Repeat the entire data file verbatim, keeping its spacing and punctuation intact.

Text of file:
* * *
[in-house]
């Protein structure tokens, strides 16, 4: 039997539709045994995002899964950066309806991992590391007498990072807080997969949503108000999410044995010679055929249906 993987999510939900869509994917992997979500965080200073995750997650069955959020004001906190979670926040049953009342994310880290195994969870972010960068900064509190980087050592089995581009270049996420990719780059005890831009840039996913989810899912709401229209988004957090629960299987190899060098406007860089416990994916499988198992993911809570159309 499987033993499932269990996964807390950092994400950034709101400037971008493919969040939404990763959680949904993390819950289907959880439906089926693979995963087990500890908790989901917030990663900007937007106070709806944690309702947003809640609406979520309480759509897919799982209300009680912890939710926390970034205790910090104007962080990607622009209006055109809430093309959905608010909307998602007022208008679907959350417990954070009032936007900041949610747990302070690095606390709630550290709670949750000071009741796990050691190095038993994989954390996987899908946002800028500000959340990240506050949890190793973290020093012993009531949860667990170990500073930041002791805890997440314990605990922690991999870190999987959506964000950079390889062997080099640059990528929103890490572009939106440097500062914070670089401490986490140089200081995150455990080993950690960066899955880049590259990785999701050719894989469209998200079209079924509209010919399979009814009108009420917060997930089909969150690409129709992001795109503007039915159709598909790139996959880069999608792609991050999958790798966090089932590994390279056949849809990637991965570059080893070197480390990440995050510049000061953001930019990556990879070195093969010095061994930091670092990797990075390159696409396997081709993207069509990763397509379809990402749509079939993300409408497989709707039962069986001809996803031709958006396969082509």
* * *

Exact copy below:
[in-house]
């Protein structure tokens, strides 16, 4: 039997539709045994995002899964950066309806991992590391007498990072807080997969949503108000999410044995010679055929249906 993987999510939900869509994917992997979500965080200073995750997650069955959020004001906190979670926040049953009342994310880290195994969870972010960068900064509190980087050592089995581009270049996420990719780059005890831009840039996913989810899912709401229209988004957090629960299987190899060098406007860089416990994916499988198992993911809570159309 499987033993499932269990996964807390950092994400950034709101400037971008493919969040939404990763959680949904993390819950289907959880439906089926693979995963087990500890908790989901917030990663900007937007106070709806944690309702947003809640609406979520309480759509897919799982209300009680912890939710926390970034205790910090104007962080990607622009209006055109809430093309959905608010909307998602007022208008679907959350417990954070009032936007900041949610747990302070690095606390709630550290709670949750000071009741796990050691190095038993994989954390996987899908946002800028500000959340990240506050949890190793973290020093012993009531949860667990170990500073930041002791805890997440314990605990922690991999870190999987959506964000950079390889062997080099640059990528929103890490572009939106440097500062914070670089401490986490140089200081995150455990080993950690960066899955880049590259990785999701050719894989469209998200079209079924509209010919399979009814009108009420917060997930089909969150690409129709992001795109503007039915159709598909790139996959880069999608792609991050999958790798966090089932590994390279056949849809990637991965570059080893070197480390990440995050510049000061953001930019990556990879070195093969010095061994930091670092990797990075390159696409396997081709993207069509990763397509379809990402749509079939993300409408497989709707039962069986001809996803031709958006396969082509």